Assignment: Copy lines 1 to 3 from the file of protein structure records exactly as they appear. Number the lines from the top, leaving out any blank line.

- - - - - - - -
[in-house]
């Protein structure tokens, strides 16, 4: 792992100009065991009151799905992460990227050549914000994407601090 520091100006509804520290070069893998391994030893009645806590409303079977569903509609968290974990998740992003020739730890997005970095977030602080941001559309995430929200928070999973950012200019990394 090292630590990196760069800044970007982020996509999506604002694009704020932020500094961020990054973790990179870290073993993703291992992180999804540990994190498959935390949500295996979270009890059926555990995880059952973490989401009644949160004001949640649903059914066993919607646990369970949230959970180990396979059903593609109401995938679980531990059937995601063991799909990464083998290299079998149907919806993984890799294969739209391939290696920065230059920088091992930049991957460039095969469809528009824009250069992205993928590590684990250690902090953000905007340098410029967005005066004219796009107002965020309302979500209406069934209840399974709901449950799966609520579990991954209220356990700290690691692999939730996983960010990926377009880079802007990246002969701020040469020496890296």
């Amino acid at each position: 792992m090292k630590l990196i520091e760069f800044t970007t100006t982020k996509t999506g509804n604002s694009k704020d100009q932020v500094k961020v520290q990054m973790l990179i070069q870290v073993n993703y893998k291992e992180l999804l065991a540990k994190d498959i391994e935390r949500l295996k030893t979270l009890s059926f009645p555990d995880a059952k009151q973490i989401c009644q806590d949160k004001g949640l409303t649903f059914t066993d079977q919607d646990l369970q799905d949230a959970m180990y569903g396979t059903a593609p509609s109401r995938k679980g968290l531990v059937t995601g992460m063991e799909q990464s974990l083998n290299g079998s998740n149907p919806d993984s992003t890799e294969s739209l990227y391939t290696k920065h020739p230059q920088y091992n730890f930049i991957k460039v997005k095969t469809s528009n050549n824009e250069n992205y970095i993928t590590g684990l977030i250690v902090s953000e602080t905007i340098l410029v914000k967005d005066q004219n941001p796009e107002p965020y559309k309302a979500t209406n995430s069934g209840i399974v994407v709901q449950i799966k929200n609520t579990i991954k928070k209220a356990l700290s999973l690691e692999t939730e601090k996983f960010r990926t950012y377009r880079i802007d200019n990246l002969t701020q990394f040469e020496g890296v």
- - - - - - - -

[in-house]
């Protein structure tokens, strides 16, 4: 792992100009065991009151799905992460990227050549914000994407601090 520091100006509804520290070069893998391994030893009645806590409303079977569903509609968290974990998740992003020739730890997005970095977030602080941001559309995430929200928070999973950012200019990394 090292630590990196760069800044970007982020996509999506604002694009704020932020500094961020990054973790990179870290073993993703291992992180999804540990994190498959935390949500295996979270009890059926555990995880059952973490989401009644949160004001949640649903059914066993919607646990369970949230959970180990396979059903593609109401995938679980531990059937995601063991799909990464083998290299079998149907919806993984890799294969739209391939290696920065230059920088091992930049991957460039095969469809528009824009250069992205993928590590684990250690902090953000905007340098410029967005005066004219796009107002965020309302979500209406069934209840399974709901449950799966609520579990991954209220356990700290690691692999939730996983960010990926377009880079802007990246002969701020040469020496890296």
């Amino acid at each position: 792992m090292k630590l990196i520091e760069f800044t970007t100006t982020k996509t999506g509804n604002s694009k704020d100009q932020v500094k961020v520290q990054m973790l990179i070069q870290v073993n993703y893998k291992e992180l999804l065991a540990k994190d498959i391994e935390r949500l295996k030893t979270l009890s059926f009645p555990d995880a059952k009151q973490i989401c009644q806590d949160k004001g949640l409303t649903f059914t066993d079977q919607d646990l369970q799905d949230a959970m180990y569903g396979t059903a593609p509609s109401r995938k679980g968290l531990v059937t995601g992460m063991e799909q990464s974990l083998n290299g079998s998740n149907p919806d993984s992003t890799e294969s739209l990227y391939t290696k920065h020739p230059q920088y091992n730890f930049i991957k460039v997005k095969t469809s528009n050549n824009e250069n992205y970095i993928t590590g684990l977030i250690v902090s953000e602080t905007i340098l410029v914000k967005d005066q004219n941001p796009e107002p965020y559309k309302a979500t209406n995430s069934g209840i399974v994407v709901q449950i799966k929200n609520t579990i991954k928070k209220a356990l700290s999973l690691e692999t939730e601090k996983f960010r990926t950012y377009r880079i802007d200019n990246l002969t701020q990394f040469e020496g890296v």